Training I Hope I Never Need To Use But Glad I Experienced

by Yasmina Soria Platt
Published in Midwest Flyer – April/May 2020 issue

I recently participated in Survival Systems USA’s Aviation Survival and Egress Training (ASET) 3 course in Groton, Connecticut, where we learned how to survive an unsuccessful water landing. In their words, the “accelerated program addressed the risks associated with frequent travel over or near water by providing pilots, aircrew, and passengers with preflight, inflight, and post aircraft ditching knowledge and survival skills, including use of Emergency Breathing Devices (EBDs).”

“Ditching, ditching, ditching…” is what I heard all night for a few nights after the class, as I was dreaming about all the scenarios and procedures we had performed.

It was nothing like watching Bear Grylls while sitting on a couch in the comfort of my own home… It was one of those “once in a lifetime” experiences (best with some recurrent training to keep the skills fresh though) you hope you never actually need to use. But one is better off with the training than without it!

We had roughly four hours of ground and four hours of pool practice. During ground, the instructor taught us some physiology concepts and we discussed everything we were going to do in the pool, learned best techniques for bracing, went through procedures and tips for exiting the aircraft, heard about lessons learned from their ongoing research and development (such as breathing techniques, clearing techniques, and disorientation), talked about survival equipment, etc.

During the second portion, after passing a written exam, we did a number of “dunking” runs with different:
– Aircraft types (airplane vs helicopter).
– Seats (different seat types, left vs right, pilot vs passenger).
– Seat belt types (four and five-point harnesses).
– Door/window types (different handles, different shapes, etc.).
– Locations within the aircraft (which had different layouts, obstacles, number of seats, etc.).
– Environmental conditions (day time vs nighttime, and good weather vs bad weather).
– Position angles (up to a full upside-down position).

We did them in the training chair (Shallow Water Egress Trainer or SWET, as they call it) first, and then moved to the Modular Egress Training Simulator (METS). We did them exiting through our closest exit first and then simulating if our closest exit was not available (locked, jammed, etc.) and had to go across the aircraft to another exit. We did them holding our breath first, and then did the more difficult ones with compressed air.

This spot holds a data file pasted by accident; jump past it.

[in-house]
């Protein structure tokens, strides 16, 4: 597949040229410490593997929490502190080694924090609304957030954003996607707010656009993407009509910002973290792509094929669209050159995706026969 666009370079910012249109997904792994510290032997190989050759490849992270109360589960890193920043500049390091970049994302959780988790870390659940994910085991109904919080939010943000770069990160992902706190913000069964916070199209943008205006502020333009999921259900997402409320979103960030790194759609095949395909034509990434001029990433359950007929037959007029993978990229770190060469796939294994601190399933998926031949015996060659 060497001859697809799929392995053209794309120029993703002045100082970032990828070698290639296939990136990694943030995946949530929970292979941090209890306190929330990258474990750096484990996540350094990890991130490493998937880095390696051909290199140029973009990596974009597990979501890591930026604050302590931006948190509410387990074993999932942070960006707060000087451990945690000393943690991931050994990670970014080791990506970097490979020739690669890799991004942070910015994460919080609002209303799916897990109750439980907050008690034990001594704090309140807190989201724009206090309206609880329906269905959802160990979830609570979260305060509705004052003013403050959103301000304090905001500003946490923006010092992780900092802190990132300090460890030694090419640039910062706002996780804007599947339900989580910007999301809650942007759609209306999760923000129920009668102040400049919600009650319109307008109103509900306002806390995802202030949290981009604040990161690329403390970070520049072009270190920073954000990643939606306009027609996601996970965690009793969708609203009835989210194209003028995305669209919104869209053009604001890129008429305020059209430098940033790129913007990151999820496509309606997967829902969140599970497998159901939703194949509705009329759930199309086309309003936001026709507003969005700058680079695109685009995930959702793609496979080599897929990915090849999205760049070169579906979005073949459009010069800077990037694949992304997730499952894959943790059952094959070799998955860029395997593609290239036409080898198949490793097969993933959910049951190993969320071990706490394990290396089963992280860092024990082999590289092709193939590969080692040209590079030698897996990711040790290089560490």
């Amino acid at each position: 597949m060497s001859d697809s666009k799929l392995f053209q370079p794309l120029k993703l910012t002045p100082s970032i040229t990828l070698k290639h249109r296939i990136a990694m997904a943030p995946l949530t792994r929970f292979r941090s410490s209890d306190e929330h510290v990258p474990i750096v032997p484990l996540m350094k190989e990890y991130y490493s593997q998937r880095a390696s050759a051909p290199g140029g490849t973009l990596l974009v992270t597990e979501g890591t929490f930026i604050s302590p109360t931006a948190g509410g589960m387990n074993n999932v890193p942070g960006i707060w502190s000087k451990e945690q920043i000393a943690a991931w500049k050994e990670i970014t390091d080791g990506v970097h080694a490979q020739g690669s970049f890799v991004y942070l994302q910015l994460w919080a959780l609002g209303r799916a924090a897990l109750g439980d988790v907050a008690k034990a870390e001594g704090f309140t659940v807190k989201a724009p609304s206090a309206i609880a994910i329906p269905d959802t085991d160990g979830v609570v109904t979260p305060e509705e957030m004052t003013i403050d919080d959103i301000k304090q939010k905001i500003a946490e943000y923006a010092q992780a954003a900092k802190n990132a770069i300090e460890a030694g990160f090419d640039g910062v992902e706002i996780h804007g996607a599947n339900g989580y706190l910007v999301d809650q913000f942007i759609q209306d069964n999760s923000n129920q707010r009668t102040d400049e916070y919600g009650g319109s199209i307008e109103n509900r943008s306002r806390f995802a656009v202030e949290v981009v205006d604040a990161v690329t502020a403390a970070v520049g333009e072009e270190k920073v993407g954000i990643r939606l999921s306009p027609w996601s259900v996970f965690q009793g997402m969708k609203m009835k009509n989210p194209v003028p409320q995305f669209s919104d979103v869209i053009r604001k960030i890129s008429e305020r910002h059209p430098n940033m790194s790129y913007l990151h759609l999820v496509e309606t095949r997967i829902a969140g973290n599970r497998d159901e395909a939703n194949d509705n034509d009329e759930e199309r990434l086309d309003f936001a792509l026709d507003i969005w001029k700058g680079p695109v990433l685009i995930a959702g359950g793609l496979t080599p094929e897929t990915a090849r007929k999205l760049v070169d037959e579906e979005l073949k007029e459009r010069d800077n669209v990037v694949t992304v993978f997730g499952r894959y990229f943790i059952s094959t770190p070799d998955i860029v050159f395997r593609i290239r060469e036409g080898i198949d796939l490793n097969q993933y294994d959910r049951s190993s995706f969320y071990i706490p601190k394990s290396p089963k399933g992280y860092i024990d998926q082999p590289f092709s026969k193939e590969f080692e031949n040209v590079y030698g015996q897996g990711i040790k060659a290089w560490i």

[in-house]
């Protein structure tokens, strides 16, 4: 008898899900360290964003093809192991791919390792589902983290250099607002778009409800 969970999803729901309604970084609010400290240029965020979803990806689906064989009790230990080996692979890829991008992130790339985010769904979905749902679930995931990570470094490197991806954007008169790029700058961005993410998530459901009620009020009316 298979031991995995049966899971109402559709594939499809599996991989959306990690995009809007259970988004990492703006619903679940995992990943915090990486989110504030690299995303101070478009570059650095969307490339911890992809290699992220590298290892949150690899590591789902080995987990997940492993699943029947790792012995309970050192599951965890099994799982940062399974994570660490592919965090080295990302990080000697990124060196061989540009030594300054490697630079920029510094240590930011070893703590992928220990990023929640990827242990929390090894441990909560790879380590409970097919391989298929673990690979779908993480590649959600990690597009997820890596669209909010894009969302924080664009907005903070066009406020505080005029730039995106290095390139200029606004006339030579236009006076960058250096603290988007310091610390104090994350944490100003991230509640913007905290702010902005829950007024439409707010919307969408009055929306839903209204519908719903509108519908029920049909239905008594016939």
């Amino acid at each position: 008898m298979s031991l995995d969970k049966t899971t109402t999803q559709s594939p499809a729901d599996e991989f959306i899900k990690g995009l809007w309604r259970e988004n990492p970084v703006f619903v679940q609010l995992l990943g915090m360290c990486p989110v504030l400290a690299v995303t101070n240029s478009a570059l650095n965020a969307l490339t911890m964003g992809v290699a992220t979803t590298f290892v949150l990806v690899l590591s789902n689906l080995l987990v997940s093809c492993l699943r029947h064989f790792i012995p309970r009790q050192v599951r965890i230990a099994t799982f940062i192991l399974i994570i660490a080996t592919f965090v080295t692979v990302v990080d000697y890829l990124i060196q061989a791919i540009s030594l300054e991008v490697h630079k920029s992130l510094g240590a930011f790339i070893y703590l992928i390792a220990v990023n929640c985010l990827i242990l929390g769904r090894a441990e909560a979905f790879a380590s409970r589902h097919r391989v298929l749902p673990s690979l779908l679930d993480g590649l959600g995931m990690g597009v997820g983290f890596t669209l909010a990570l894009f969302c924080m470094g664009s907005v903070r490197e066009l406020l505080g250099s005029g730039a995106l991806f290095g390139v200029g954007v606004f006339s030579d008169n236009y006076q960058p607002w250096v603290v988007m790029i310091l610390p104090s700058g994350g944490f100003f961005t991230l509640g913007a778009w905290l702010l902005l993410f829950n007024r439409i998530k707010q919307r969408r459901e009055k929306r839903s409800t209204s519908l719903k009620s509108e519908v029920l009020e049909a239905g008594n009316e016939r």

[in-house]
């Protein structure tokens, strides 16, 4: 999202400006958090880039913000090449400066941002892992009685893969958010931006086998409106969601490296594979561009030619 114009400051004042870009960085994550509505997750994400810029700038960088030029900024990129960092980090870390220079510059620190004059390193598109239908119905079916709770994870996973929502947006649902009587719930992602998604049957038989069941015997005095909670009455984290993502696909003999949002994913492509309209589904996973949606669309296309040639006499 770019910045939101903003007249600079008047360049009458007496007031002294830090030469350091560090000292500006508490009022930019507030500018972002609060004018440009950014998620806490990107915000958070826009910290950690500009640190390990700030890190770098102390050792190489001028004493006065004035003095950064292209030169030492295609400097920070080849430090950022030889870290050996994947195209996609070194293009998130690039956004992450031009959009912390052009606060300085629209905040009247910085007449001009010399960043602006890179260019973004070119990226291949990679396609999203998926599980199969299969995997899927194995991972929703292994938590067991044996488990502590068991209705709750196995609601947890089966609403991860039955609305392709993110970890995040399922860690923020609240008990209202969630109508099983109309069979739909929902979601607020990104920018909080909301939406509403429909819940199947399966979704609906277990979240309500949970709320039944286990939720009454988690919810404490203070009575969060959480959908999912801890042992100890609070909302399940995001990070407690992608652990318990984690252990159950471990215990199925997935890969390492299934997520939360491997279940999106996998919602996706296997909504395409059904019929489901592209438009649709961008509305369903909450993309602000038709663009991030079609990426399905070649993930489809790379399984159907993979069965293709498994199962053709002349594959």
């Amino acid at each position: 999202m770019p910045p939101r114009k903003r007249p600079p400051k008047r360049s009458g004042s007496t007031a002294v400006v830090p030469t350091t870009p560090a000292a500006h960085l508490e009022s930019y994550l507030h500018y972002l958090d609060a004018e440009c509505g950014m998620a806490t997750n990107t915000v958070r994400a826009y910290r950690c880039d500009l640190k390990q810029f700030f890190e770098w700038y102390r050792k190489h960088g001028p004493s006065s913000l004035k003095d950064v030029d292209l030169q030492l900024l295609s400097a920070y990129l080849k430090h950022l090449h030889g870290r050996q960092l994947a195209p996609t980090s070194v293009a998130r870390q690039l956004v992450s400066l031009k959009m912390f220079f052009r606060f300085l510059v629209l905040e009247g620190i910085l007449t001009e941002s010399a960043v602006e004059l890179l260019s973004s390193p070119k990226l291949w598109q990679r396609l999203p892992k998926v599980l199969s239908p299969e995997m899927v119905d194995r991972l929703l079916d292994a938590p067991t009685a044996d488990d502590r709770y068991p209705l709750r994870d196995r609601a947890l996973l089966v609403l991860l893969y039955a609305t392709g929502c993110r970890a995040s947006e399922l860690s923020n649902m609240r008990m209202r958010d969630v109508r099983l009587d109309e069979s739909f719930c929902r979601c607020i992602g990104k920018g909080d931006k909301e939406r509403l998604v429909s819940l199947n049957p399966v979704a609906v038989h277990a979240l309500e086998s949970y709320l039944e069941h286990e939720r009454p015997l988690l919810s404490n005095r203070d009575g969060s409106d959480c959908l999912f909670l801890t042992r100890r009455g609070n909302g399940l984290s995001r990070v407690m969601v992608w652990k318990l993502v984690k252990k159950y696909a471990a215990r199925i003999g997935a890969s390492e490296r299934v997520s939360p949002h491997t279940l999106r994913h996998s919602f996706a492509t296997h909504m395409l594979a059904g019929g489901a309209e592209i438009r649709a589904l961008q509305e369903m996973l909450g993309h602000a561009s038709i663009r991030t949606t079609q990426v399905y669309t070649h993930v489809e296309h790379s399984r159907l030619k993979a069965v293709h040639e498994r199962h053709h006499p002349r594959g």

Additionally, they showed us what a life raft usually comes with, how to open it, how to get in and out of it based on the number of people available, etc., and how to get hoisted out of a helicopter using a basket and a winch with a harness.

The excitement never stopped. You can read more about what I learned in the training in a blog I have written. Visit and click on “Other.” More specifically, I list the procedures we followed during every submersion, highlight the most important things I learned, and describe some of the preconceptions I had going into the training and what I actually found.

The training was honestly invaluable. I highly recommend that everyone (especially seaplane pilots and those flying over open/large bodies of water) take it.

In addition to learning the material and practicing real-world survival scenarios, I also learned about myself and overcame some fears. I am confident that I am now more likely to survive an otherwise unlikely and very unfortunate accident.

For additional information contact Survival Systems USA, Inc., 144 Tower Avenue, Groton CT 06340: 860-405-0002, 888-386-5371 or

Before I close, I want to give BIG props to the Whirly-Girls and Survival Systems for giving me the opportunity to take this training and for just simply being amazing!

You know the phrase… “a pilot is always learning” and, as my dad would say, knowledge doesn’t occupy space; it’s the best investment one can make.

What’s your next training going to be? Survival? Flight review? High-altitude chamber? Another rating (an instrument rating is especially good!)? A higher certificate?

EDITOR’S NOTE: Yasmina Soria Platt has been with the international airport planning and development consulting firm AECOM since 2016. She also writes an aviation travel blog called “Air Trails” (, in addition to articles on pilot destinations for Midwest Flyer Magazine. Pilots can locate articles Yasmina has written by going to and typing in her name in the search box.

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